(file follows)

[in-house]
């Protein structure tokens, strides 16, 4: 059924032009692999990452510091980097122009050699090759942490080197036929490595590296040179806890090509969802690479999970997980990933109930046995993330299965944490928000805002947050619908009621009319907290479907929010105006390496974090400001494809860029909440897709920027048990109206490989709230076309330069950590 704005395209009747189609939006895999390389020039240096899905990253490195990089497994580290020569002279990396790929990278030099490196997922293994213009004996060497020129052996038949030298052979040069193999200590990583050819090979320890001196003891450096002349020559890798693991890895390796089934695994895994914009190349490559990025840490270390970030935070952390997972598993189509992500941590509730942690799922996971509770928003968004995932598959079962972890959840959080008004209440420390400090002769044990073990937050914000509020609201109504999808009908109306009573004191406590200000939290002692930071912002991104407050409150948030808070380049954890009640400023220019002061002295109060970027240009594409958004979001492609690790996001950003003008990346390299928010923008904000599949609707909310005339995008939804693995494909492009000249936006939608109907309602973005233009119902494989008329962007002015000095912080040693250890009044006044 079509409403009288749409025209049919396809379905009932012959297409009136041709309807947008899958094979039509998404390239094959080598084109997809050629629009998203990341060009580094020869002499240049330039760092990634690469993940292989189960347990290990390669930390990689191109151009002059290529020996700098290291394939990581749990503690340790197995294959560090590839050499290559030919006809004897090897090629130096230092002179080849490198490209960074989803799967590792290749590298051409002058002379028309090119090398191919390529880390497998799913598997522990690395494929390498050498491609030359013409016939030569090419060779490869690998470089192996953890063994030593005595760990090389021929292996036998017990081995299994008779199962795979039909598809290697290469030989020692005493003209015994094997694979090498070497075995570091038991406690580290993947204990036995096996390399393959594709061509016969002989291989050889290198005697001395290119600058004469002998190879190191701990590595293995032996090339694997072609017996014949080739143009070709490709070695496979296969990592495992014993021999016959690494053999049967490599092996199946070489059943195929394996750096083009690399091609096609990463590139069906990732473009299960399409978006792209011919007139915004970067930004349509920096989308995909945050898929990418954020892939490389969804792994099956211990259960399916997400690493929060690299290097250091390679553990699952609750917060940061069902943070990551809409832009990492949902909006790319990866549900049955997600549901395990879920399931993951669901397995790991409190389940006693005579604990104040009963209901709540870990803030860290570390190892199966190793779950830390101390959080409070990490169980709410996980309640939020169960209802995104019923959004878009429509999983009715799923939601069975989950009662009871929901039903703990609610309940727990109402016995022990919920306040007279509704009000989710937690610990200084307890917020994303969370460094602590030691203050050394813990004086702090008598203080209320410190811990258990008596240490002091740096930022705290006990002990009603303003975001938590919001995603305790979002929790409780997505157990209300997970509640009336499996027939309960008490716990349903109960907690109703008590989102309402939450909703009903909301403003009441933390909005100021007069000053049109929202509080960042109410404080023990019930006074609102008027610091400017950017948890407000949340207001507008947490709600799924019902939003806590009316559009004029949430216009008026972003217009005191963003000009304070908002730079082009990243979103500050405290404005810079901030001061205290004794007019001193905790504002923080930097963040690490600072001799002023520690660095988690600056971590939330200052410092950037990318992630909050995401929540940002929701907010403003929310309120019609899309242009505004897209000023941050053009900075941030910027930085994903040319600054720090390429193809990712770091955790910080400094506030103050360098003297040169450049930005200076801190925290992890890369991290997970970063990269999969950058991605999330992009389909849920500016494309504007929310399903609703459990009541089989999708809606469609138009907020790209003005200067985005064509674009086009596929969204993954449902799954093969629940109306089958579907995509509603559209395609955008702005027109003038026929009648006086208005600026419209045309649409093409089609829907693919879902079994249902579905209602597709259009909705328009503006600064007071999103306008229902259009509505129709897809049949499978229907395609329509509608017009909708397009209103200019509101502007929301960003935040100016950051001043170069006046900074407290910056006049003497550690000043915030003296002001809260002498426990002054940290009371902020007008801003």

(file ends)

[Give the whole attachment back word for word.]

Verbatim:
[in-house]
């Protein structure tokens, strides 16, 4: 059924032009692999990452510091980097122009050699090759942490080197036929490595590296040179806890090509969802690479999970997980990933109930046995993330299965944490928000805002947050619908009621009319907290479907929010105006390496974090400001494809860029909440897709920027048990109206490989709230076309330069950590 704005395209009747189609939006895999390389020039240096899905990253490195990089497994580290020569002279990396790929990278030099490196997922293994213009004996060497020129052996038949030298052979040069193999200590990583050819090979320890001196003891450096002349020559890798693991890895390796089934695994895994914009190349490559990025840490270390970030935070952390997972598993189509992500941590509730942690799922996971509770928003968004995932598959079962972890959840959080008004209440420390400090002769044990073990937050914000509020609201109504999808009908109306009573004191406590200000939290002692930071912002991104407050409150948030808070380049954890009640400023220019002061002295109060970027240009594409958004979001492609690790996001950003003008990346390299928010923008904000599949609707909310005339995008939804693995494909492009000249936006939608109907309602973005233009119902494989008329962007002015000095912080040693250890009044006044 079509409403009288749409025209049919396809379905009932012959297409009136041709309807947008899958094979039509998404390239094959080598084109997809050629629009998203990341060009580094020869002499240049330039760092990634690469993940292989189960347990290990390669930390990689191109151009002059290529020996700098290291394939990581749990503690340790197995294959560090590839050499290559030919006809004897090897090629130096230092002179080849490198490209960074989803799967590792290749590298051409002058002379028309090119090398191919390529880390497998799913598997522990690395494929390498050498491609030359013409016939030569090419060779490869690998470089192996953890063994030593005595760990090389021929292996036998017990081995299994008779199962795979039909598809290697290469030989020692005493003209015994094997694979090498070497075995570091038991406690580290993947204990036995096996390399393959594709061509016969002989291989050889290198005697001395290119600058004469002998190879190191701990590595293995032996090339694997072609017996014949080739143009070709490709070695496979296969990592495992014993021999016959690494053999049967490599092996199946070489059943195929394996750096083009690399091609096609990463590139069906990732473009299960399409978006792209011919007139915004970067930004349509920096989308995909945050898929990418954020892939490389969804792994099956211990259960399916997400690493929060690299290097250091390679553990699952609750917060940061069902943070990551809409832009990492949902909006790319990866549900049955997600549901395990879920399931993951669901397995790991409190389940006693005579604990104040009963209901709540870990803030860290570390190892199966190793779950830390101390959080409070990490169980709410996980309640939020169960209802995104019923959004878009429509999983009715799923939601069975989950009662009871929901039903703990609610309940727990109402016995022990919920306040007279509704009000989710937690610990200084307890917020994303969370460094602590030691203050050394813990004086702090008598203080209320410190811990258990008596240490002091740096930022705290006990002990009603303003975001938590919001995603305790979002929790409780997505157990209300997970509640009336499996027939309960008490716990349903109960907690109703008590989102309402939450909703009903909301403003009441933390909005100021007069000053049109929202509080960042109410404080023990019930006074609102008027610091400017950017948890407000949340207001507008947490709600799924019902939003806590009316559009004029949430216009008026972003217009005191963003000009304070908002730079082009990243979103500050405290404005810079901030001061205290004794007019001193905790504002923080930097963040690490600072001799002023520690660095988690600056971590939330200052410092950037990318992630909050995401929540940002929701907010403003929310309120019609899309242009505004897209000023941050053009900075941030910027930085994903040319600054720090390429193809990712770091955790910080400094506030103050360098003297040169450049930005200076801190925290992890890369991290997970970063990269999969950058991605999330992009389909849920500016494309504007929310399903609703459990009541089989999708809606469609138009907020790209003005200067985005064509674009086009596929969204993954449902799954093969629940109306089958579907995509509603559209395609955008702005027109003038026929009648006086208005600026419209045309649409093409089609829907693919879902079994249902579905209602597709259009909705328009503006600064007071999103306008229902259009509505129709897809049949499978229907395609329509509608017009909708397009209103200019509101502007929301960003935040100016950051001043170069006046900074407290910056006049003497550690000043915030003296002001809260002498426990002054940290009371902020007008801003």